WHY HE MAKES SENSE: Manaea tore up the Cape Cod League last summer and the Twins have had a history of selecting guys who have had successful runs in that league. And it’s not like he was just successful either. He struck out 85 in 51.2 innings… in a year that was considered abnormally “offensive”.
WHY THE TWINS SHOULD PASS: Manaea has been good - not dominant - in two college season and started off his junior year getting beat by Indiana University/Purdue University at Fort Wayne (IFPW). I don’t know if that’s enough reason to pass, but enough to not call him a “slam-dunk”… yet.
MY TWO CENTS: The Twins will be very much in on Manaea and will be heavily-attending his March 15th tilt at the Metrodome.
PRICE TAG: Last year’s 4th overall pick, Kevin Gausman, was able to squeeze an extra $120,000 out of the Orioles as a draft-eligible sophomore. The 5th pick, Kyle Zimmer, took half-a-million less than slot from the Royals.
3) Ryne Stanek, RHP, Arkansas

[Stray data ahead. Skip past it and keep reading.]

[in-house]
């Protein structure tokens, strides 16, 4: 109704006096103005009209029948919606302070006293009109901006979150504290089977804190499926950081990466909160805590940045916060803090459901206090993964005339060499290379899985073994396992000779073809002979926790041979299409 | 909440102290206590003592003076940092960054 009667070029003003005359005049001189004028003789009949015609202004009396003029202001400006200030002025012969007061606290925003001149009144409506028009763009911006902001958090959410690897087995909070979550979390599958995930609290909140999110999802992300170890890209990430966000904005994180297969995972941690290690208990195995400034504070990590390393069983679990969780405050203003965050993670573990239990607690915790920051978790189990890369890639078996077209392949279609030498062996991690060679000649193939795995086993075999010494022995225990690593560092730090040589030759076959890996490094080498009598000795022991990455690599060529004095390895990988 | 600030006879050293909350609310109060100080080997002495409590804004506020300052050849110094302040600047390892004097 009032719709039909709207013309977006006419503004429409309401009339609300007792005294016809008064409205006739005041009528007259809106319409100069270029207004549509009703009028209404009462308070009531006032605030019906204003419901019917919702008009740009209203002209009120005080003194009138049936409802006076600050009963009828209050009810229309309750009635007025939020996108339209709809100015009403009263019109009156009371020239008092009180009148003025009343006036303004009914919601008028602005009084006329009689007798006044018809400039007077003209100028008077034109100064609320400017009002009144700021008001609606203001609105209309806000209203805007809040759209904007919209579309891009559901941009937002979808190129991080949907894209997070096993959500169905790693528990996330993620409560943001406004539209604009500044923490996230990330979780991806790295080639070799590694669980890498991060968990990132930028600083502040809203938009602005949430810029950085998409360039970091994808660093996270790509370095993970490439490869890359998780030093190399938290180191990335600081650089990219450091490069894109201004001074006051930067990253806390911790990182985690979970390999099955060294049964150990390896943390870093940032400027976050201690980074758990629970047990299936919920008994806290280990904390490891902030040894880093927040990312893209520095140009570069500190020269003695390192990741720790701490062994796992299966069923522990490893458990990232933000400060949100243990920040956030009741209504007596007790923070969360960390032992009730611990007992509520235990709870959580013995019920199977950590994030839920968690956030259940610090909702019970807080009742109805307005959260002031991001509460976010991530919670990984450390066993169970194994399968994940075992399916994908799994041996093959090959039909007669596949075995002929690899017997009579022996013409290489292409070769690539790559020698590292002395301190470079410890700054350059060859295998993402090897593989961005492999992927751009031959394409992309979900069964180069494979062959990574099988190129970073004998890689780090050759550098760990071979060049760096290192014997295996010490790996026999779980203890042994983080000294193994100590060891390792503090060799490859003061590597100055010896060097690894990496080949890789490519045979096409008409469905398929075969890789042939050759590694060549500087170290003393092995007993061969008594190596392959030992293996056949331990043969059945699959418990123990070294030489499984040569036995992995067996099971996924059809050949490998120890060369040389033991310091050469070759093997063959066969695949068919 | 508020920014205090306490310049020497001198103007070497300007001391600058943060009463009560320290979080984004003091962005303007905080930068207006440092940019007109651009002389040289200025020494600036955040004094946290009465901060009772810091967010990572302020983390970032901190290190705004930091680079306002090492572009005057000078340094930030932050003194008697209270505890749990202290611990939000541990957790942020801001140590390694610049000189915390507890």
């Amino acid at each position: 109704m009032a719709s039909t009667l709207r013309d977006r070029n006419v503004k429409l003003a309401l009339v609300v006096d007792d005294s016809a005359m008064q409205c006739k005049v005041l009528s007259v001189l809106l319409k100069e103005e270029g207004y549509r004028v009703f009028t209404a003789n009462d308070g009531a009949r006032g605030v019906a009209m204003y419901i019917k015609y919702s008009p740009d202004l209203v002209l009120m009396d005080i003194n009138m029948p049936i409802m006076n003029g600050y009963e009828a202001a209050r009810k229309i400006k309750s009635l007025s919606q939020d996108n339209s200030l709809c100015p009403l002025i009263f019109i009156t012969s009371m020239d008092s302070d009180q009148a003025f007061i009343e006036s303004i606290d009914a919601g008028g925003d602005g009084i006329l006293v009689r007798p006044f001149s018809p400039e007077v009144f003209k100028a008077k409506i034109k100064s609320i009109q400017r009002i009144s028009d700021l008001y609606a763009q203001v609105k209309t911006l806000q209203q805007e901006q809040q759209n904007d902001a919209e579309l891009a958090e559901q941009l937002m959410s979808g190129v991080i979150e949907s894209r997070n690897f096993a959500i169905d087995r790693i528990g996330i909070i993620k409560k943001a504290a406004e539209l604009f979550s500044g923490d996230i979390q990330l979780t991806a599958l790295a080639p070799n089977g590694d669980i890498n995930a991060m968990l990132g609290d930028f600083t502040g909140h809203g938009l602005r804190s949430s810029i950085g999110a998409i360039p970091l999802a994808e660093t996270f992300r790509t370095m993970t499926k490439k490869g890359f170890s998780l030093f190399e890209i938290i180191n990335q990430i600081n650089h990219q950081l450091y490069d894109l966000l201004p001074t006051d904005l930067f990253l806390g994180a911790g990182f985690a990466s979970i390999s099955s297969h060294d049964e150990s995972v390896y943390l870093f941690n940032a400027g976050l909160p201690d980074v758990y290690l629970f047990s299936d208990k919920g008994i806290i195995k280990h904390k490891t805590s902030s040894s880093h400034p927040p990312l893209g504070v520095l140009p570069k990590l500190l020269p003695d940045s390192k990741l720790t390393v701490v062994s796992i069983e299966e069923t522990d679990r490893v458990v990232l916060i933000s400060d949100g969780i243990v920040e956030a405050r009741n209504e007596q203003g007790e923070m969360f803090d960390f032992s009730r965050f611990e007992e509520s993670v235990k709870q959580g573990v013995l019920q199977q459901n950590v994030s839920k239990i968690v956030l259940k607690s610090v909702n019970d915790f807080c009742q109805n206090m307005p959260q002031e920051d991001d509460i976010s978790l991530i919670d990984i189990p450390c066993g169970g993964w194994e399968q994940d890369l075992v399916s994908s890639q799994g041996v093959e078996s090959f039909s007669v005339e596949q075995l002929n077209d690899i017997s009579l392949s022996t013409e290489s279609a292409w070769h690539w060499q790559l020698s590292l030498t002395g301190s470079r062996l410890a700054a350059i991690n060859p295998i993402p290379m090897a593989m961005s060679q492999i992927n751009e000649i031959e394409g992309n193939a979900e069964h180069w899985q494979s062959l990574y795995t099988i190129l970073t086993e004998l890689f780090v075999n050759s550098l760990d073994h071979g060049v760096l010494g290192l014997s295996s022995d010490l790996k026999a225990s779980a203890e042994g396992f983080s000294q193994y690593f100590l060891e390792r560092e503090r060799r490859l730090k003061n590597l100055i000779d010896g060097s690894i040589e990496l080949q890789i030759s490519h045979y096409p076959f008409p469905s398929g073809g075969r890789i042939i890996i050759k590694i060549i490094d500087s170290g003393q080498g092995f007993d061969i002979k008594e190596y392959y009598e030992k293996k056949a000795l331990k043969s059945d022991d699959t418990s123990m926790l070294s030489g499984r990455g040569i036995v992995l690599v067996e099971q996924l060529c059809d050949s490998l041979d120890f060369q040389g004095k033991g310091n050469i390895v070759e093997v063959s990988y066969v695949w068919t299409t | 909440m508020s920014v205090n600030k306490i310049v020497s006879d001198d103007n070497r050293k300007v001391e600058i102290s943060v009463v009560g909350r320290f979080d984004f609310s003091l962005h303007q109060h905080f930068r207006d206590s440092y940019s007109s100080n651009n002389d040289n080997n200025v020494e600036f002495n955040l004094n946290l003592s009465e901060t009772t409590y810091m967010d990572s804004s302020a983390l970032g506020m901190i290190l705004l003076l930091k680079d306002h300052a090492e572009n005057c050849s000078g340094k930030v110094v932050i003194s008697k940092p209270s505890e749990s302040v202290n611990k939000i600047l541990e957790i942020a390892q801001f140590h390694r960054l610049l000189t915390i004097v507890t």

WHY HE MAKES SENSE: If the other two pitchers are off the board, Stanek is the next best pitcher. He’s considered to be a step below Manaea and Appel stuff-wise, but he’s been very good all the while competing against the nation’s best in the SEC.
WHY THE TWINS SHOULD PASS: If either Appel or Manaea are still on the board, or if Stanek’s demands are unreasonable. Otherwise, he’s a solid #3 option.
MY TWO CENTS: Stanek provides a nice fall-back option and can be considered "best available" as well as fill a need.
PRICE TAG: He just missed being a draft-eligible sophomore last year and is considered similar to Kevin Gausman. If Gausman got $4.32m last year, I’d start there with Stanek this year.
4) Dominic Smith, 1B/OF, California HS
WHY HE MAKES SENSE: Smith may not be the most well-known prep at this moment, but he’s got a great bat, a great arm and a great feel to play first. He could play either corner OF position, but is said to have a very high defensive-ceiling if he ends up at 1B. Though 1B is considered a landing-place for many prospects with defensive inefficiencies – for those inside the organization presently, as well – Smith would offer legitimate versatility.
WHY THE TWINS SHOULD PASS: They need pitching. But like it will always come back to: Should the Twins take “Best Available” or “Best Available Pitcher”? Oh, the Twins are also light on catching prospects and middle infield prospects.